Organizational Change and Development
In the past, people have been treated the organization as a closed system, that is to say, organizational behavior and performance are the results from unilateral decision by managers, ignoring the existence of the environment.However, as an open system, the organization and its external environment are interaction and mutual penetration.Environment should be seen as the organizational material, energy, the ultimate resource of information and the key to organization renewal.
This paper will discuss the contribution of environmental determinist theories by interpreting Institutional Theory, Population Ecology, Resource Dependence Theory and Business Ecosystem Theory.
2. Institutional theory Starting from the sociological system theory, institutional theory focuses on the isomorphism and similar between organizations, and put it down to the requirements of the institutional environment outside the organization. (Tidd, 2001) In institutional theory, the organization faces with two different environments: technical environment and institutional environment.
Technological environment requires the organization must be efficient and organized by the principle of maximum production, while the institutional environment requires organizations must be legitimacy. Meyer and Rowen pointed out that many organizations even had to have the internal operations separated from organizational structure in order to reduce the negative impact from the institutional environment requests on the efficient operation. DiMaggio and Powell further put forward three mechanisms lead to convergence of the organizational type and organizational behavior. Camarinha-Matos, & Afsarmanesh, 2007)The first one is forcing mechanisms, such as government regulations and cultural expectations. The second one is imitation mechanism. When faces with uncertainty problem, organizations tend to adopt the solution used by other organizations in the same organizational field. The last one is regulatory mechanisms, which comes from development and complication of professional networks in professional training, and organizational field.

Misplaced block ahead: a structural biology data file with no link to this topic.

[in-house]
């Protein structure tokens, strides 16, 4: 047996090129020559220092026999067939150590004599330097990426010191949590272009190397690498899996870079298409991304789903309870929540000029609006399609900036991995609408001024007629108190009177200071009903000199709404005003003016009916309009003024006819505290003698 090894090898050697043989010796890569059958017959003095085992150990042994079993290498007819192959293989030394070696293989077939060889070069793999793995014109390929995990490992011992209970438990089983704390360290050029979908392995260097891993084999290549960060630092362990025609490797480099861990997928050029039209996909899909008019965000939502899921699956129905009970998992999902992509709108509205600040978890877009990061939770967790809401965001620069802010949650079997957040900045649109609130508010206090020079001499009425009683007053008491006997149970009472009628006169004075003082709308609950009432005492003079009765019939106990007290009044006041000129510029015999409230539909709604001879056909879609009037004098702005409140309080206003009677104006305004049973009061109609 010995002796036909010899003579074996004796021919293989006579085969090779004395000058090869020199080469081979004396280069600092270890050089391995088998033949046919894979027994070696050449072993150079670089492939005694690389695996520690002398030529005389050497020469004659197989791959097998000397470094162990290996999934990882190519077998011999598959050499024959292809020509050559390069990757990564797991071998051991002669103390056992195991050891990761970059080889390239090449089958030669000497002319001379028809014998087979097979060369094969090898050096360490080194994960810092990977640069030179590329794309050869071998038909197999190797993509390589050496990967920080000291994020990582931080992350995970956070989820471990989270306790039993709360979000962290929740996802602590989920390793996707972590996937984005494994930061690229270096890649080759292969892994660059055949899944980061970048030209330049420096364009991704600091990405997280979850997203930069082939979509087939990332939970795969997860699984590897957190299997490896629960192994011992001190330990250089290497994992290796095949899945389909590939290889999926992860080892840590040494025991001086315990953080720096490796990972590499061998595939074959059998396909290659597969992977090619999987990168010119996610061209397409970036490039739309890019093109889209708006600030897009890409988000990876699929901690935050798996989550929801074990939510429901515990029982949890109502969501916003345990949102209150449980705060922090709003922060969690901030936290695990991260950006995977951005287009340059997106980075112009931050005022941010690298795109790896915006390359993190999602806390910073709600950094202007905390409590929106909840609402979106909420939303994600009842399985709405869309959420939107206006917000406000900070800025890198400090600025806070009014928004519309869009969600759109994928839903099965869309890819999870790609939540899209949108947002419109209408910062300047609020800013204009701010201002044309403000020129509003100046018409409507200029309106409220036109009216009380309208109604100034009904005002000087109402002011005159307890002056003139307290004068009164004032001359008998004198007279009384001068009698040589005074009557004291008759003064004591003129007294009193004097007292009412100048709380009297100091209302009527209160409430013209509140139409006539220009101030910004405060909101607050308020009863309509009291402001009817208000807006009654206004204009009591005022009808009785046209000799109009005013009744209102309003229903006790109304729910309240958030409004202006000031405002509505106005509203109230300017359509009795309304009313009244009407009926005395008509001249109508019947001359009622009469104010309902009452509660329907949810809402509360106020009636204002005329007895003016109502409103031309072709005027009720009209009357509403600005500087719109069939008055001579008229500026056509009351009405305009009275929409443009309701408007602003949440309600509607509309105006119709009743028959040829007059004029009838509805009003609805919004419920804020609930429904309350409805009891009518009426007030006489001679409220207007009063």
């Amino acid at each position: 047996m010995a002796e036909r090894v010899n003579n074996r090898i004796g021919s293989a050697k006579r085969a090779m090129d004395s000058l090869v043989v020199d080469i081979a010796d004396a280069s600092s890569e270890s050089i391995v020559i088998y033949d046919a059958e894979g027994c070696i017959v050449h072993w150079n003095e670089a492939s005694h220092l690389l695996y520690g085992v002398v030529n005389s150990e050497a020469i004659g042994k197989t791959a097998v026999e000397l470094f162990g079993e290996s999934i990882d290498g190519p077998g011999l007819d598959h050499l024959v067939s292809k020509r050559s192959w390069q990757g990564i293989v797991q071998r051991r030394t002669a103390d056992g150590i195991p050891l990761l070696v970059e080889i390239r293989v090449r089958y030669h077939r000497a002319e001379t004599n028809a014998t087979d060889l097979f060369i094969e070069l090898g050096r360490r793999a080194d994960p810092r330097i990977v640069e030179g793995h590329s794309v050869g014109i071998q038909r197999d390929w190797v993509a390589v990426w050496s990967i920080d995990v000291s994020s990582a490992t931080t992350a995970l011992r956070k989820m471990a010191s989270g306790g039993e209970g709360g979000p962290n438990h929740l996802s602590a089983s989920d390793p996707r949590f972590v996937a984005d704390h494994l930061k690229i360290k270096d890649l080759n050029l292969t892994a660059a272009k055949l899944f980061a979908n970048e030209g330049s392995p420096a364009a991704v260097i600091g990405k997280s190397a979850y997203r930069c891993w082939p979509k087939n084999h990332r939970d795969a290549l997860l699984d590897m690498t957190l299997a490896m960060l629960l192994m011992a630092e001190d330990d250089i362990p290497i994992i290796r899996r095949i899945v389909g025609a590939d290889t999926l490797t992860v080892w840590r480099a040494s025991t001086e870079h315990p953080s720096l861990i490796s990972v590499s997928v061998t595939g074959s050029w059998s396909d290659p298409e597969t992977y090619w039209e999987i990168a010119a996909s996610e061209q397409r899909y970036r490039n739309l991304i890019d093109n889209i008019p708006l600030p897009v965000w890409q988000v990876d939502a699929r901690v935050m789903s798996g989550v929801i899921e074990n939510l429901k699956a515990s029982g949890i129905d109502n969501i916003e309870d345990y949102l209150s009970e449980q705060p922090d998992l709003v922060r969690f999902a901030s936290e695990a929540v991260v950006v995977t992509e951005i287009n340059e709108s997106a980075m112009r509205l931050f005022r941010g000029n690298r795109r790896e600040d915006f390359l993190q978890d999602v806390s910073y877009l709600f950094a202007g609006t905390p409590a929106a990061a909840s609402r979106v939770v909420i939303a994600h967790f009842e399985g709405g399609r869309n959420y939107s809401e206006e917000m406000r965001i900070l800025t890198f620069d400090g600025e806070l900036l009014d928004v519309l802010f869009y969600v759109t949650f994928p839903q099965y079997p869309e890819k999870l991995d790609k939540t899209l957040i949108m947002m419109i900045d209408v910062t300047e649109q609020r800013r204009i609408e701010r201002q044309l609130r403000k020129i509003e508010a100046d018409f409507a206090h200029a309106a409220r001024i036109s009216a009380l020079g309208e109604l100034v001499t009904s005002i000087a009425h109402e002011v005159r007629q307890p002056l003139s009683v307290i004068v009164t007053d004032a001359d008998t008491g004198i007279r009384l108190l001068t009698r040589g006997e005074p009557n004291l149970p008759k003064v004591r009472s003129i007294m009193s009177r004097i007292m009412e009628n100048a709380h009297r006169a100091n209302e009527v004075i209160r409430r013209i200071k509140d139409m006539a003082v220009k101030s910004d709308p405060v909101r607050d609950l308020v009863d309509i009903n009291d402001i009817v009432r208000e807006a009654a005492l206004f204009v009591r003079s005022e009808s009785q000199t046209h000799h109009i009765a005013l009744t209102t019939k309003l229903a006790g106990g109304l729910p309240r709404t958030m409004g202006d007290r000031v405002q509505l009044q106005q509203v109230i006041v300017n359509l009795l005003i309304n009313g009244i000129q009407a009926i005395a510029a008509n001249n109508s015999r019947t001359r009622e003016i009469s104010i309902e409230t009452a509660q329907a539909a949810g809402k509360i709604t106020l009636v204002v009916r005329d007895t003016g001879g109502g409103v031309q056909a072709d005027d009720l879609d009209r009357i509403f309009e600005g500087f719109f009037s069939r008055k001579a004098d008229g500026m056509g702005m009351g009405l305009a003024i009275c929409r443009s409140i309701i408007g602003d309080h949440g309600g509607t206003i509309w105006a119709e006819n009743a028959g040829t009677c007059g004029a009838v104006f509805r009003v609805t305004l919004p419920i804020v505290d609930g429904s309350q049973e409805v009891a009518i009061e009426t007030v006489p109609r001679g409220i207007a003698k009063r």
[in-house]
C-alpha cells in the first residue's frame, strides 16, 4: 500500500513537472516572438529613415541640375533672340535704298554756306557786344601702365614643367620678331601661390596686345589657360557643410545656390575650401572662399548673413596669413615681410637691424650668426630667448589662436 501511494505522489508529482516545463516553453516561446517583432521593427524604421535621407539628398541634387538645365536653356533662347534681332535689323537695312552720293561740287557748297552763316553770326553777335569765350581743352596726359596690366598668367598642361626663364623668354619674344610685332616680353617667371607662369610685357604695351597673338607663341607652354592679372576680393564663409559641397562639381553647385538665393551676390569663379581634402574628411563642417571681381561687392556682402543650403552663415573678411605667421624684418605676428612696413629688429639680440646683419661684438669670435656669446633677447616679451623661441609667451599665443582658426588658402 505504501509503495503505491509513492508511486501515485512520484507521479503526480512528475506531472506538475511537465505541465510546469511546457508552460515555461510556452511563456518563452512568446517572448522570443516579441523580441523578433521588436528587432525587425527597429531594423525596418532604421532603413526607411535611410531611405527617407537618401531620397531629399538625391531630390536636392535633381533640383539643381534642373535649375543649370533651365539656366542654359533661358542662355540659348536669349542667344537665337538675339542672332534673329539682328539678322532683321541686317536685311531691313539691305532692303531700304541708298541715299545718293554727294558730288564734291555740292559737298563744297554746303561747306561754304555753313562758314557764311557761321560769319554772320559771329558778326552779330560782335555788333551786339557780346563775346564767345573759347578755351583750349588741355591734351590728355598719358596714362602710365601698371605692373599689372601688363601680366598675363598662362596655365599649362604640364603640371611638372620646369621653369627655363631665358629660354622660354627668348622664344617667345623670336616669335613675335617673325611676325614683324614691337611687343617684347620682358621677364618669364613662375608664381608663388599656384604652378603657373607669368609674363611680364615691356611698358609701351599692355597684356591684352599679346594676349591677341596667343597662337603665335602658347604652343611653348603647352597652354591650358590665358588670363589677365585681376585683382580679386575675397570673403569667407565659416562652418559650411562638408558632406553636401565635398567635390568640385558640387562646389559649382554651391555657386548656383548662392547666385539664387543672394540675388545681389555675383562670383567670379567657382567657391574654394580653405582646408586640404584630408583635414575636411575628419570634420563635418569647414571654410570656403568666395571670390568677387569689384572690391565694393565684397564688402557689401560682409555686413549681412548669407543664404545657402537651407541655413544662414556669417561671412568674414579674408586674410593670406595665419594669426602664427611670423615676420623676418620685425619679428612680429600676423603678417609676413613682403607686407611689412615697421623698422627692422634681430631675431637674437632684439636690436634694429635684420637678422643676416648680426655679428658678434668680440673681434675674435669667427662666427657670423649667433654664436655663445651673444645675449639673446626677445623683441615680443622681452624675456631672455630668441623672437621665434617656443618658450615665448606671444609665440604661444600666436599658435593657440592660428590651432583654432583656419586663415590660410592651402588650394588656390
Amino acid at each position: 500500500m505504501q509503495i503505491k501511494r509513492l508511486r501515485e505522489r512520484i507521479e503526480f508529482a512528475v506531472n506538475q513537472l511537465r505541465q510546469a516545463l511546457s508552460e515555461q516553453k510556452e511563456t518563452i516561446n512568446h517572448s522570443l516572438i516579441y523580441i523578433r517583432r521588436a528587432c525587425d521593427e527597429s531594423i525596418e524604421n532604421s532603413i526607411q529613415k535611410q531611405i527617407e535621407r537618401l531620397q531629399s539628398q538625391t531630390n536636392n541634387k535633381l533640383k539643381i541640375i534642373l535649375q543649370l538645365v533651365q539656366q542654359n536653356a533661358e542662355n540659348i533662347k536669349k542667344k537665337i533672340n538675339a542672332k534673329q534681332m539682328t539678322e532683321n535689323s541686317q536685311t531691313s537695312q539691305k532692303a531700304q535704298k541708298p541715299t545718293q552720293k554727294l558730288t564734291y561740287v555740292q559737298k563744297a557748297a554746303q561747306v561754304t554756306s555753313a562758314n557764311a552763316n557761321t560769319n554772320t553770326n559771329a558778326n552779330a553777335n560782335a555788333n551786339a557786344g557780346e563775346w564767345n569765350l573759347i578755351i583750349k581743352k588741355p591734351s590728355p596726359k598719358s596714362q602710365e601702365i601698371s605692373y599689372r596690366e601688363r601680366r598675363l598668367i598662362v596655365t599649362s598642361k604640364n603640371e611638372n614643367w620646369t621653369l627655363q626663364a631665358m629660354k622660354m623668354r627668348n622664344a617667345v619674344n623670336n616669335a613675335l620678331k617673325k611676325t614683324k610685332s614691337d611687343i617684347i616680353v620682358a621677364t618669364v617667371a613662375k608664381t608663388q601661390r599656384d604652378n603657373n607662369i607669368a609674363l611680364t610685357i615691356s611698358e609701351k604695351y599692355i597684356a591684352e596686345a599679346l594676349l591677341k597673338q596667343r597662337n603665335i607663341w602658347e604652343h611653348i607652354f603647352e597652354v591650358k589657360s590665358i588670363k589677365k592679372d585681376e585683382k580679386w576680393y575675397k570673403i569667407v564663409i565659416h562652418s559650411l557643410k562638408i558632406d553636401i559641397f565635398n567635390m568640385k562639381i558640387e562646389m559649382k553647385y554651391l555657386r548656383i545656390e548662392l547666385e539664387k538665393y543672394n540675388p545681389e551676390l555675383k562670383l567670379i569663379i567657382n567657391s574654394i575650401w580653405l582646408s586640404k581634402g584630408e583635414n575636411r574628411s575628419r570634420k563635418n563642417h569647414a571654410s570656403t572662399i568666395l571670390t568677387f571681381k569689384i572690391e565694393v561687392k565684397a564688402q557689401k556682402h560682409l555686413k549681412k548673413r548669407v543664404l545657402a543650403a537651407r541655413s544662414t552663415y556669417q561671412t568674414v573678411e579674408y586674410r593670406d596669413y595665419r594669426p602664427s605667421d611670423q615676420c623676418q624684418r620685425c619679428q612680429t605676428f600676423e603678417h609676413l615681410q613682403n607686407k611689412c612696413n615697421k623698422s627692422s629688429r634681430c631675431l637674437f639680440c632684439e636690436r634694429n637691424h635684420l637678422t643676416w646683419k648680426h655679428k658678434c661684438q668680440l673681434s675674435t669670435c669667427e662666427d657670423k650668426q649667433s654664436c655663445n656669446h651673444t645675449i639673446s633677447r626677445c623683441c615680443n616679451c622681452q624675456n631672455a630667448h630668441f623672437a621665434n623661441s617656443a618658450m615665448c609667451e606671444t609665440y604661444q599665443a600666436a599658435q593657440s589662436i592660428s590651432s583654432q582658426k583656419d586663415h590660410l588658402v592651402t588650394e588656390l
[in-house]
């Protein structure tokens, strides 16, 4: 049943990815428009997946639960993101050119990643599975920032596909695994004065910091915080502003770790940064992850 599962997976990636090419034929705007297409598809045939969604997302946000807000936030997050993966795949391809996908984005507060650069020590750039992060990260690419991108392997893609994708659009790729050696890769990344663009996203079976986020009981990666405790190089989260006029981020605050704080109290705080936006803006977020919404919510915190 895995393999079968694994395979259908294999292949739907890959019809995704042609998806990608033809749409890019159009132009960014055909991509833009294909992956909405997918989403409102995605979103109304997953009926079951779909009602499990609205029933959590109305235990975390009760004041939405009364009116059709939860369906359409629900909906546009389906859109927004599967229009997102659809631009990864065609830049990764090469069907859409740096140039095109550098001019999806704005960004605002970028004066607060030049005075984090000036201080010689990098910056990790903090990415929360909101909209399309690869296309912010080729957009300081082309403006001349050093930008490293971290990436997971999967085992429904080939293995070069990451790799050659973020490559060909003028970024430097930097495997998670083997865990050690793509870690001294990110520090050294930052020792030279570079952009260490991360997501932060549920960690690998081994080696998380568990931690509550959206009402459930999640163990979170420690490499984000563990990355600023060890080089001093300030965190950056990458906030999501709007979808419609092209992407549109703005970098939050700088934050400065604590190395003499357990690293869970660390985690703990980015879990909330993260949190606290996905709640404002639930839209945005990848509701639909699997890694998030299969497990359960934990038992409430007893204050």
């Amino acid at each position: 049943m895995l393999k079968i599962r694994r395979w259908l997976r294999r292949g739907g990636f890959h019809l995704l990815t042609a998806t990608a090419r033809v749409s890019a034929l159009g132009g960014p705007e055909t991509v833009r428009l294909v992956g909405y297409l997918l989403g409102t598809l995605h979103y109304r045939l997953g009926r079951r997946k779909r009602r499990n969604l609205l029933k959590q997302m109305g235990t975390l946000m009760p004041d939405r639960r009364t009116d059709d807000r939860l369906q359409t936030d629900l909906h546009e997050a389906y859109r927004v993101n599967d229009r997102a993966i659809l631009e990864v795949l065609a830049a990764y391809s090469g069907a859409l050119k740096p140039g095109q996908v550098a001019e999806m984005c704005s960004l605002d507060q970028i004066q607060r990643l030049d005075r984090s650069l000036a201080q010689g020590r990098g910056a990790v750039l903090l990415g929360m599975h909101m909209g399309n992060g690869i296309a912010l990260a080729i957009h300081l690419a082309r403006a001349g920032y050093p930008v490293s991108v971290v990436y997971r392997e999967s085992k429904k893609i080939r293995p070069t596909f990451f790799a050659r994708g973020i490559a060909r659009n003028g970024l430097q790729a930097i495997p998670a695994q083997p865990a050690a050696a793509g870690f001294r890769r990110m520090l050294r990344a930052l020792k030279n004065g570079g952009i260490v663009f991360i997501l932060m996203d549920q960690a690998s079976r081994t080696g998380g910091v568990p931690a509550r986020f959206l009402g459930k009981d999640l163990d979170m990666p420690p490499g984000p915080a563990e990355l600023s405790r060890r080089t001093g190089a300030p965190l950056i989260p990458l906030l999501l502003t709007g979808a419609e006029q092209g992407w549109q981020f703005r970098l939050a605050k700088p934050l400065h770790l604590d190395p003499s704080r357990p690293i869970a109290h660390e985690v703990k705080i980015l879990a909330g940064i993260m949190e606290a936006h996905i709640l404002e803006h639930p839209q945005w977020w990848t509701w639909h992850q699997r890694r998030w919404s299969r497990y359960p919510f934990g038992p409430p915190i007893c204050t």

Sequential studies take a large number of empirical analyses on the mechanism above. Take Galaskiewicz and Wasserman for example, they confirmed the importance of networking to the mechanism of imitation. They noted that, although the successful organization may be easy to become the object of imitation, the organization managers tend to imitate the organization they trust, such as those that have the interpersonal association with their own organization.